post #80 of 1796
Quote:
Originally Posted by JCL
Univision has no HD channel.
Yeah that was my point. They only broadcast digital in some markets as of now and they have not had anything produced/announced in HD yet.


Quote:
Originally Posted by roachxp
Launching Jan 1st according to email I received in the top 10 Uni markets.
Roachxp did you get that email from them directly. I tried asking them and the local sports news guy from San Francisco responded saying they did not know. What are the top 10 markets? They don't reply to emails often either
post #81 of 1796
Quote:
Originally Posted by Mark Vidonic
Graphics, studio host and daily recap show were all done in ESPN's Charlotte office. Also, all of the announcers were on-site, not in Connecticut.
Are you absolutely positive all the announcers were on-site? I can swear that Tommy Smythe, at least, was on camera in-studio for the games. I seem to remember that the lead announcing team was in Japan/Korea for the US and other highlight games, but that the other announcers were in the US. I think that some of the busy days the second crew did more than one game. I'll give you that this may have been for France '98, but I do not believe I am remembering that far back.
post #82 of 1796
Quote:
Originally Posted by Cucuy
Roachxp did you get that email from them directly. I tried asking them and the local sports news guy from San Francisco responded saying they did not know. What are the top 10 markets? They don't reply to emails often either
I emailed the Boston Uni in April, he just mention top 10 markets for Uni, and Boston was one of them.

So IMO Miami will be one, parts of Cali, parts of Texas, NYC
post #83 of 1796
Quote:
Originally Posted by auribe14
Are you absolutely positive all the announcers were on-site? I can swear that Tommy Smythe, at least, was on camera in-studio for the games. I seem to remember that the lead announcing team was in Japan/Korea for the US and other highlight games, but that the other announcers were in the US. I think that some of the busy days the second crew did more than one game. I'll give you that this may have been for France '98, but I do not believe I am remembering that far back.
I believe that is correct. Ty Keogh and Jack "Mine eyes have seen the glory" Edwards were in Japan/Korea but all the other ESPN/ABC broadcast teams called their games from Connecticut.
post #84 of 1796
Quote:
Originally Posted by guamster
Jack "Mine eyes have seen the glory" Edwards
I almost cried when he said this, almost do each time I think of it. Kinda like how I remember Clint Mathis's goal against South Korea when hearing "Caught in the Sun"

Has anyone else seen the USA DVD from the 2002 WC? Man, the PQ is amazing for being 480p. It blows away Fox's 720p.
post #85 of 1796
Quote:
Originally Posted by mx6bfast
I almost cried when he said this, almost do each time I think of it. Kinda like how I remember Clint Mathis's goal against South Korea when hearing "Caught in the Sun"

Has anyone else seen the USA DVD from the 2002 WC? Man, the PQ is amazing for being 480p. It blows away Fox's 720p.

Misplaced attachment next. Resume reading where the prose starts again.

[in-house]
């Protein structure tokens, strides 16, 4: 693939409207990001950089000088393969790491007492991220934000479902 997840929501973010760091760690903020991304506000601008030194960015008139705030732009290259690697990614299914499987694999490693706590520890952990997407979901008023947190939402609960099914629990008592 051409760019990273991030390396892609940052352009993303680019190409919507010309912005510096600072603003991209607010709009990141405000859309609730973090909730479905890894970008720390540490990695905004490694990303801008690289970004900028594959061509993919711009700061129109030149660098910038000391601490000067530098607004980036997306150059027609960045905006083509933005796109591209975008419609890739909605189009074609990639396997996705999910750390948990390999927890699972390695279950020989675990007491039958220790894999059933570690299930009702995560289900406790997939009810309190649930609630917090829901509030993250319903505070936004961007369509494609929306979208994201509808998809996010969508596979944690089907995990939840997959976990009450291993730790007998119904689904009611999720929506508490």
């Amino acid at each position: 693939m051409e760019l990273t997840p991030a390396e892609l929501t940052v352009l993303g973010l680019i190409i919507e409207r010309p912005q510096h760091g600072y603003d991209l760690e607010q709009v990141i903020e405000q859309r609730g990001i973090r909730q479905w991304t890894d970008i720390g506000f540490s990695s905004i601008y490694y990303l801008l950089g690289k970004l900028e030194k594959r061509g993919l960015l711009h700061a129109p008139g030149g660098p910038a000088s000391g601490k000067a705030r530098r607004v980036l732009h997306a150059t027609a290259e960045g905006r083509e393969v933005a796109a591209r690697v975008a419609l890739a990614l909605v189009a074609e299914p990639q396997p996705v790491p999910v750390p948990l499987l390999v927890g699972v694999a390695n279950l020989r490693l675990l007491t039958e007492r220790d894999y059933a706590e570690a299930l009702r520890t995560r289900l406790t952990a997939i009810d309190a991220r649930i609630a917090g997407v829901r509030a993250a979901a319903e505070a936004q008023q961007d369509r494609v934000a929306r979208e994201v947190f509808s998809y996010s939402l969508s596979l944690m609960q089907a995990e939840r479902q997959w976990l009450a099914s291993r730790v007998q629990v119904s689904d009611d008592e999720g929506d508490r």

Are you referring to the "My Way" DVD? I have that DVD but I last watched it a couple years ago, during my pre-HDTV era. I may have to re-watch that video again...perhaps right before the the US-Mexico WCQ match a week from Saturday.

Thanks for the "suggestion."
post #86 of 1796
Quote:
Originally Posted by guamster
Are you referring to the "My Way" DVD?
The one I am talking about is called Coming of Age. It was a recap of the US games. I think it was titled under another name from another company, could by My Way.
post #87 of 1796
Bump.

USA clinched a berth in WC '06 on Saturday night with a righteous beatdown of El Tri, 2-0.
post #88 of 1796
Quote:
Originally Posted by lynesjc
Bump.

USA clinched a berth in WC '06 on Saturday night with a righteous beatdown of El Tri, 2-0.
Well, having watched my local (at least 'till the end of the season;) 'Quakes with their fluid movment and cracking goals (textbook header from Cerritos, and watch Moreno split his defenders!), the US-Mexico game looked like a couple of pickup teams out for a grudge match (4 yellows I think, and those wern't the hardest hits!)--and they're ranked 5th! and 6th! (much of Europe and South America must be terrible this year). Therefore I must agree with the comments ealier in the thread that if we go like we're looking now we'll be out in the first round. Though the fact we qualifed, beating our main rival (talk now of putting us two in with the South Americans), even looking bad, gives us hope. Better than Brazil has been doing lately;)

But, seeing as the 'Quakes have always done well as a team, and that Bruce seems to field a retooled team each half (the Mexicans were quoted as not knowing who they'll face 'till kick-off). So, hopefully they can try some others out in the later games and some friendlies, (BRIAN CHING'S BACK!, hint, hint), and get a team that can play as a team.

And, back more towards the thread, how did the game look on ESPNHD2??
post #89 of 1796
For those of you looking forward to seeing the US play in HD, there will be several friendlies after the completion of the qualfying cycle in November. Although the only friendly confirmed is at Germany in late Winter, there should be a half dozen or so additional friendlies prior to the World Cup in June and, hopefully, some of them will be broadcast on HDNET as this channel has demonstrated a continued commitment to US Soccer broadcasting 1 MLS match per week and several friendlies over the past couple years.

Another key date to look forward to is December 9th when the draw occurs and the three teams the US will face in the Group Stage will be determined.

Of course, I'll still be watching ESPN-2 SD tonite at 10pm to see our young primarily domestically based guns take on an El Pescaditoless Guatemala squad. I'm quite anxious to see Bobby Convey play after his recent success at Reading and it will be nice to see Eddie Johnson put on a US kit once again after such a long layoff due to injury. GO US!!!
post #90 of 1796
Nblue, thanks for updates.. what sites u read to get soccer news? bbc.co.uk\\sports?